• What Being a Female Hacker {sic} Is Really Like
  • Even encrypted data streams from the Internet of Things are leaking sensitive information; here’s what we can do

    As the Internet of Things (IoT) begins to enter the mainstream, concerns about the impact such “smart” devices will have on users’ privacy are growing. Many of the problems are obvious, but so far largely anecdotal. That makes a new paper from four researchers at Princeton University particularly valuable, because they analyze in detail how IoT devices leak private information to anyone with access to Internet traffic flows, and what might be done about it. Now that basic privacy protections for Internet users have been removed in the US, allowing ISPs to monitor traffic and sell data about their customers’s online habits to third parties, it’s an issue with heightened importance.

Security: Intel ME Back Door, Updates, Back Doors in Cars, Pacemaker, FCC, Hotel and GitHub Flukes

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Security
  • A Workaround To Disable Intel Management Engine 11

    Positive Technologies is now reporting on a discovery by one of their researches to be able to disable Intel Management Engine 11 (Skylake era) after discovering an undocumented mode.

    The security researchers discovered "an undocumented PCH strap that can be used to switch on a special mode disabling the main Intel ME functionality at an early stage." Those wanting to learn more can read this blog post.

  • Security updates for Thursday
  • Quebec man fights back after dealer remotely disables car over $200 fee

     

    A car dealership in Sherbrooke, Que., may have broken the law when it used a GPS device to disable the car of a client who was refusing to pay an extra $200 fee, say consumer advocates consulted by CBC News.

     

    [...]

     

    "To turn off somebody's vehicle after he had already paid off the loan is clearly illegal … it's not your car anymore," Iny said.

  • 465k patients told to visit doctor to patch critical pacemaker vulnerability

    Talk about painful software updates. An estimated 465,000 people in the US are getting notices that they should update the firmware that runs their life-sustaining pacemakers or risk falling victim to potentially fatal hacks.

    Cardiac pacemakers are small devices that are implanted in a patient's upper chest to correct abnormal or irregular heart rhythms. Pacemakers are generally outfitted with small radio-frequency equipment so the devices can be maintained remotely. That way, new surgeries aren't required after they're implanted. Like many wireless devices, pacemakers from Abbott Laboratories contain critical flaws that allow hijackers within radio range to seize control while the pacemakers are running.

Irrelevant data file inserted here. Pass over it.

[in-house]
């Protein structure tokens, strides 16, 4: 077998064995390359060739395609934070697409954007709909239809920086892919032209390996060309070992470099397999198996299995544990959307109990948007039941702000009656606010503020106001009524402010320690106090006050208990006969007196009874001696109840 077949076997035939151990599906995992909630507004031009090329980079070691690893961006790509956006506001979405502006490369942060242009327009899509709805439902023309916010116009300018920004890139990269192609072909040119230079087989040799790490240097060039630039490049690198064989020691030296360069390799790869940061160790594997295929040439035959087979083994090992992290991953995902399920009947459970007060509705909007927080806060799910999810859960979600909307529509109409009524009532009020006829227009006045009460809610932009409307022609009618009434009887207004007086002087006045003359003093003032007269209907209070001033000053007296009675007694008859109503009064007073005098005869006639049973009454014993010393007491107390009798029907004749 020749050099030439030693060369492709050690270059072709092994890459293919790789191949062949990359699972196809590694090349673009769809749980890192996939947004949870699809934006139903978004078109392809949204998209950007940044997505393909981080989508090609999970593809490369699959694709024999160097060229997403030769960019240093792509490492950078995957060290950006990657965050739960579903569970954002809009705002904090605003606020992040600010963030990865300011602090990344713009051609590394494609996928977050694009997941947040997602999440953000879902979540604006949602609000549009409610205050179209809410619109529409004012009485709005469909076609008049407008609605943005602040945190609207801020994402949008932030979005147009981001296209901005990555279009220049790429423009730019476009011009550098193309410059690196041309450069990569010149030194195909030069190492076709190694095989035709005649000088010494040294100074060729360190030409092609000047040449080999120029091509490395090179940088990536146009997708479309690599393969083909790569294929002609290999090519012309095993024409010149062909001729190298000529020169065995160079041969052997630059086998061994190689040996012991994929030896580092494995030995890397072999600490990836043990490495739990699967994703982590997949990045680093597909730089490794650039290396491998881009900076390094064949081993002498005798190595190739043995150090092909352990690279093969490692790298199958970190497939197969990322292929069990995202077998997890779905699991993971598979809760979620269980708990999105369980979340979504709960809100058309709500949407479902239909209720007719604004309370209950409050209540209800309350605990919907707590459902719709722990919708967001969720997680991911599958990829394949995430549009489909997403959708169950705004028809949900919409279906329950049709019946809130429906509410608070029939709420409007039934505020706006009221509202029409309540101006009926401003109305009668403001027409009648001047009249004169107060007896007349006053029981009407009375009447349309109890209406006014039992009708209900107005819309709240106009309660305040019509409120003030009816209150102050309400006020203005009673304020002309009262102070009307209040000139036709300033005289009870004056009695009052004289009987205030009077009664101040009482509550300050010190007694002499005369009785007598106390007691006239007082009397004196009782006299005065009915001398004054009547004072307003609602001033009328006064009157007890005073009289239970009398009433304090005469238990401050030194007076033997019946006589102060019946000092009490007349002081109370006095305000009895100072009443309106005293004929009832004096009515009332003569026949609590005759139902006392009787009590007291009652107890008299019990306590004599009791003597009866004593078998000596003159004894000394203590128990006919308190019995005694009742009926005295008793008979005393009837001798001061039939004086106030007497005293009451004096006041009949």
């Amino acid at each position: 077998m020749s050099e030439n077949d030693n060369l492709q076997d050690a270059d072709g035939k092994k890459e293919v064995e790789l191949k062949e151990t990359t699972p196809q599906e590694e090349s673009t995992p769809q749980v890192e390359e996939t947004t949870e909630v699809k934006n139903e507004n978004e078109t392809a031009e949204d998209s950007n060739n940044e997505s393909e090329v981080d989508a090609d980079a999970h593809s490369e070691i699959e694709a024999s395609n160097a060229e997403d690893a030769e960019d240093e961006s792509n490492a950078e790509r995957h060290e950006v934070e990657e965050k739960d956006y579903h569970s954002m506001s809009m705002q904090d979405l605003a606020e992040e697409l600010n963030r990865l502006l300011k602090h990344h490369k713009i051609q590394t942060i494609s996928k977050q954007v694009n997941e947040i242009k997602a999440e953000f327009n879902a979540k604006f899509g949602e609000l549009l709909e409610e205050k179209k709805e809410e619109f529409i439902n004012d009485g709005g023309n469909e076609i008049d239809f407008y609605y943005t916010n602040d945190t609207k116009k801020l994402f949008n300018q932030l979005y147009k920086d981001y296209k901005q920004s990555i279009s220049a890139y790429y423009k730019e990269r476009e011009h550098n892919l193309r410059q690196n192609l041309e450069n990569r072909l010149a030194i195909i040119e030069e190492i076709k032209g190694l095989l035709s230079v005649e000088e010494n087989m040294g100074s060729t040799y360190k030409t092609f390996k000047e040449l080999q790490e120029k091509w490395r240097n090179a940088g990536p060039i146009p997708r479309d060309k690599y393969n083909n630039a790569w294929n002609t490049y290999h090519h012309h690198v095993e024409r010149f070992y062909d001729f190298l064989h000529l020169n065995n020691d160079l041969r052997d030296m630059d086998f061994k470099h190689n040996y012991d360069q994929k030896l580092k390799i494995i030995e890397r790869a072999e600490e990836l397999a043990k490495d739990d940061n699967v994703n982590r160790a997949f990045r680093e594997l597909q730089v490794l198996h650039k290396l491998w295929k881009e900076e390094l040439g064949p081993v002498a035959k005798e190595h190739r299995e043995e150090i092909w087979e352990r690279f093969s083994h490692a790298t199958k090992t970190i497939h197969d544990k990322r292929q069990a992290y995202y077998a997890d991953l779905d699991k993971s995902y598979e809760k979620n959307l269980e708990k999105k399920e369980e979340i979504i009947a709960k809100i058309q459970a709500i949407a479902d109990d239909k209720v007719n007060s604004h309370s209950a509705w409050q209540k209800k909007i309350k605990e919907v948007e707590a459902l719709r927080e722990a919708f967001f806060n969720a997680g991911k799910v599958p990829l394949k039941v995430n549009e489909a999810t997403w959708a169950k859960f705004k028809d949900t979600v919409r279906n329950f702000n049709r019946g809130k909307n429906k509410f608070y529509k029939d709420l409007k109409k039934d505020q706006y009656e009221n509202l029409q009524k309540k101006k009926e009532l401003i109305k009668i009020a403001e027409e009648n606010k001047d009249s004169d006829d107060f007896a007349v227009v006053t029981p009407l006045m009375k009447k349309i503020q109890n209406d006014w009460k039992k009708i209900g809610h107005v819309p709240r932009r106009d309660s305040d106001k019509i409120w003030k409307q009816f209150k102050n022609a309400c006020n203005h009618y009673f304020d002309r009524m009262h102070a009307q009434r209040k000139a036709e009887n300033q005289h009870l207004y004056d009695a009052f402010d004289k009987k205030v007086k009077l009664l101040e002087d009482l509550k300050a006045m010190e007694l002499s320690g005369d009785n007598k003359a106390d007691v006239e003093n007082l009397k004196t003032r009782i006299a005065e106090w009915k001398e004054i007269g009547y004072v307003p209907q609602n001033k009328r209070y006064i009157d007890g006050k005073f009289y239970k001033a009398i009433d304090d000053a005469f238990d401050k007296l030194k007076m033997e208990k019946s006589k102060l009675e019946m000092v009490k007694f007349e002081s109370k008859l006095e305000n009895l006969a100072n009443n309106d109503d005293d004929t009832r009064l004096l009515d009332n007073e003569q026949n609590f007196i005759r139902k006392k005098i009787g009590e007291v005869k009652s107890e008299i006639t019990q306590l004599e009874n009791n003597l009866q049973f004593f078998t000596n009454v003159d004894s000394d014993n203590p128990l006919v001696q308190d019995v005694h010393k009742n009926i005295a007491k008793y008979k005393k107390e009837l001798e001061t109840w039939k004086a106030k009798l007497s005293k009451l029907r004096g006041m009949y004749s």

• FDA alerts on pacemaker recall for cyber flaw

     

    The FDA issued an alert Aug. 29 regarding manufacturer Abbott's recall notice affecting six pacemaker devices. The recall is for firmware updates that will "reduce the risk of patient harm due to potential exploitation of cybersecurity vulnerabilities," the FDA wrote in its alert.

  • FCC “apology” shows anything can be posted to agency site using insecure API

    The Federal Communications Commission's website already gets a lot of traffic—sometimes more than it can handle. But thanks to a weakness in the interface that the FCC published for citizens to file comments on proposed rule changes, there's a lot more interesting—and potentially malicious—content now flowing onto one FCC domain. The system allows just about any file to be hosted on the FCC's site—potentially including malware.

  • Inside an Epic Hotel Room Hacking {sic} Spree

     

    Even after my article on Brocious’ lock hacking and his high-profile Las Vegas reveal, Onity didn’t patch the security flaw in its millions of vulnerable locks. In fact, no software patch could fix it. Like so many other hardware companies that increasingly fill every corner of modern society with tiny computers, Onity was selling a digital product without much of a plan to secure its future from hackers. It had no update mechanism for its locks. Every one of the electronic boards inside of them would need to be replaced. And long after Brocious’ revelation, Onity announced that it wouldn’t pay for those replacements, putting the onus on its hotel customers instead. Many of those customers refused to shell out for the fix—$25 or more per lock depending on the cost of labor—or seemed to remain blissfully unaware of the problem.